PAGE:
Our goal is to enable and encourage people to immerse themselves deeper into Russian society/culture than they otherwise would think is possible.

How can an internship in Russia help interns prepare for the job market?

For students who are interested in a career that involves Russia, which is most of our interns, the link is direct. Employers, graduate and even internship programs want students who understand Russia. For most students, that understanding remains on a superficial level. Even those that have done study abroad tend to be seen as not having gone deep enough. In this context, those interns who have done our program tend to stand out a lot.

For the few students who are not explicitly interested in a career involving Russia, the main benefit comes from the personal and professional skills that they pick up on the job. These are generally soft skills -- project management, relationship building, creativity, listening skills, etc. which can make one stand out on a resume and in-person. In general, taking part in our program, as is the case with other work-abroad programs, tends to make a person more mature, flexible, and introspective, which makes a big impression on interviewers.

What is one piece of advice you would offer someone considering interning abroad in Russia?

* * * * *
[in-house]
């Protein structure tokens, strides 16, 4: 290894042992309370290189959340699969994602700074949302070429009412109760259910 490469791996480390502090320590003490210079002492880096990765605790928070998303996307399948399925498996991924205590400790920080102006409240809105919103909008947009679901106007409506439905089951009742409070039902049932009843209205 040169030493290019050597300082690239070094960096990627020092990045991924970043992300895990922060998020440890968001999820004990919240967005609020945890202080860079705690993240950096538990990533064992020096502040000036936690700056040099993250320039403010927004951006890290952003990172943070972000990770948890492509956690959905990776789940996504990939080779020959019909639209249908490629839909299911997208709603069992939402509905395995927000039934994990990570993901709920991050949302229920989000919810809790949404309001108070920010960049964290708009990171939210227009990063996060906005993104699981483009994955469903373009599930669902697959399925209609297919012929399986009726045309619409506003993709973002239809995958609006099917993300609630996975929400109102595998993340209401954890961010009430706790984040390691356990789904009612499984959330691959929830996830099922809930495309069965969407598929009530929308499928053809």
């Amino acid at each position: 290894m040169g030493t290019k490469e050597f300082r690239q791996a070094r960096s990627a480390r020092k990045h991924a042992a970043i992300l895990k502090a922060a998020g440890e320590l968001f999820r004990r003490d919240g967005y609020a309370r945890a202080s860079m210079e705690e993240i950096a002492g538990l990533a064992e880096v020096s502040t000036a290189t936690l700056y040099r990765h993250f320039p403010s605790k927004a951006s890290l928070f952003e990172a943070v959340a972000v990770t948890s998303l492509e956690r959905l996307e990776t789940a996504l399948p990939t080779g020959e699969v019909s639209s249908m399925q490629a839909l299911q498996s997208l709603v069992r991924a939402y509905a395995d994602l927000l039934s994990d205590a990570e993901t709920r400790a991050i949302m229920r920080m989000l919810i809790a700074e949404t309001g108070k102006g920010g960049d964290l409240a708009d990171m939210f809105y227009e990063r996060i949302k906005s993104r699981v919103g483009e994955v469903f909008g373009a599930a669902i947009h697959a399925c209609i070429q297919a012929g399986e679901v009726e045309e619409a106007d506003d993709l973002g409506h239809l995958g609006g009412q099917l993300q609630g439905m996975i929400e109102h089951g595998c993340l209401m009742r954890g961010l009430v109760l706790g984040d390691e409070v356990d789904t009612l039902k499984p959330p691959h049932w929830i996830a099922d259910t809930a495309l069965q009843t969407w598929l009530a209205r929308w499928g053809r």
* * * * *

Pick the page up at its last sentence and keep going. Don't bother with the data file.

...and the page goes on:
Like with universities, look not only at the program itself, but what happens after. The group of people who hold Russia-related careers in the U.S. (in the government and private sector) is not that big, and having access to an alumni network that gives you a foot in the door can be a worthwhile investment.

Anything else you would like to share?

The Russian visa process (for anything other than a tourist visa), in particular, can be a major pain, and not all companies that offer work in Russia can guide you through it. Those located in Russia, in particular, don't have as good of a handle on the process and will leave you to work through it yourself. If you have to work through it yourself, start at least a couple of months ahead of your travel date and expect to make at least two to three trips to the consulate to fix mistakes in your application.